“Meanwhile, on behalf of Turkey, got the Georgian government a requirement to allow a temporary derogation from the provisions of Article II of the Treaty of June 4, 1918, and permit Turkish troops occupy temporarily a part of Borchalo county up to the river Kamenka and the railway segment south of the bridge between the railway stations of Kober and Kalageran (117th mile). This measure was necessary for the Turkish command in view of the movement of their troops up the Karaklis-Delizhan-Kazakh road, in order to ensure that maneuver to be performed unhindered and safe. The demands of Turkish commanders was supported by the representative of the German military mission in Tiflis, and the government of Georgia had no other choice but to satisfy the above demands and sacrifice their claims for the whole province of Tiflis and the railway line to the middle of the tunnel behind the Shagali station. It had to agree to a temporal de-facto possession by Turkey of the above territory.


As a result of a number of military actions that have arisen in connection with that demand as well as negotiations with the Turkish command, the Turkish troops were given the right to take over the territory up until the line along the right bank of Kamenka - namely: the villages of Novo-Pokrovka, Jalal-Oglu, Nikolaevka Gergery, Vartanlur, Kurtan, Dar-Kendo - and further until the line starting from the bridge on the 117th  mile of the Aleksandropol  segment of the former Transcaucasian railway lying at the midway between the stations and Kober and Kalageran, and ending at the villages of Marts and Lorut. The area north of this line was thus secured from the Turkish occupation and in order to protect it from possible Turkish invasion, it was occupied by Georgian military units being located the villages of Vorontsovka, Alexandrovka, Aidarbek, Mgart, the railway station of Kober and the villages and Korinj and Tsater[3].


By "a number of military action" the author of the above quote most definitely means the series of clashes that occurred in June 1918  between Georgian forces supported by a few German units and Turkish troops that attempted in breach of the Treaty of Batum, to continue their offensive from Karaklis in the direction of Tiflis. As a result of these clashes Turks were stopped at the river Kamenka and near the Red Bridge. The clashes led to a dramatic, albeit short-lived conflict between the already weakening Central power allies: the German and Ottoman empires.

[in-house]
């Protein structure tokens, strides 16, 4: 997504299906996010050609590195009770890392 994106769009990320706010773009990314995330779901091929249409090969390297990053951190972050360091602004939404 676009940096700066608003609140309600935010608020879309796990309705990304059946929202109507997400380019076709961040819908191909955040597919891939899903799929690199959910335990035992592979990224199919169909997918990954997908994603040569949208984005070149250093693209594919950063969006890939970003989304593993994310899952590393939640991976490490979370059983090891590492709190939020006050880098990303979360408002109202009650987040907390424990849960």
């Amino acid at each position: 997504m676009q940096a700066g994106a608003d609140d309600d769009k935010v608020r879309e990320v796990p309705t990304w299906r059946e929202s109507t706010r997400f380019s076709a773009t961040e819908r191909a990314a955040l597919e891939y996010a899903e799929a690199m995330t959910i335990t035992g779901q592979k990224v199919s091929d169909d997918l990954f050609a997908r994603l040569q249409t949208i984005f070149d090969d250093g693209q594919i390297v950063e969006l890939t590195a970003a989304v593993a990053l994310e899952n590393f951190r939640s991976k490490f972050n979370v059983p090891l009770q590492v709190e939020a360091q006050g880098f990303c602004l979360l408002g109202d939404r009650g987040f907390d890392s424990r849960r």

The demarcation line mentioned in the above-quoted document, became de-facto border of Georgia for the period between the signing of the treaty of Batumi and surrender the Ottoman Empire at the end of 1918. Thus, as we already mentioned above, there was no common border between Armenia in Georgia up until the late autumn of 1918, as the stripe of territory lying to the south of the demarcation line, was controlled by the Turks.





German and Georgian troops on their way to Kamenka




Figure 1: Dislocation of Turkish, Georgian and German troops along the demarcation line (June-September, 1918.)



  • Double red-orange line along the river Kamenka is the demarcation line established at the insistence of Turkey in June 1918.
  • The green line is the border of the province of Tiflis that was supposed to become the national border of Georgia as per the Treaty of Batum.
  • The thin red line denotes modern national border between Armenia and Georgia that  corresponds to the border between the “Soviet republics” of the USSR up until its disintegration in 1991.
  • Light green color marks the territory of de-facto Turkish control, as of the summer of 1918; the territory under control of Georgian government during the same period of time, is marked with light yellow color.
  • The strategically important Kars-Aqstapha road which connected Turkey with Azerbaijan, is marked with broad green stripe.
  • Red flags with the crescent denote Turkish positions; dark red flags with black and white cantons denote Georgian positions; German positions are denoted with red, white and black flags with black “iron crosses”.













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[2] Kadishev, A.B., Interventsia i grazhdanskaja vojna v Zakavkazji (Moscow, 1960), p. 95

[3] Из истории армяно-грузинских взаимоотноошений. 1918 гд: пограничный конфликт; переговоры; война; соглашение.  (Тифлис, 1919), стр.12-13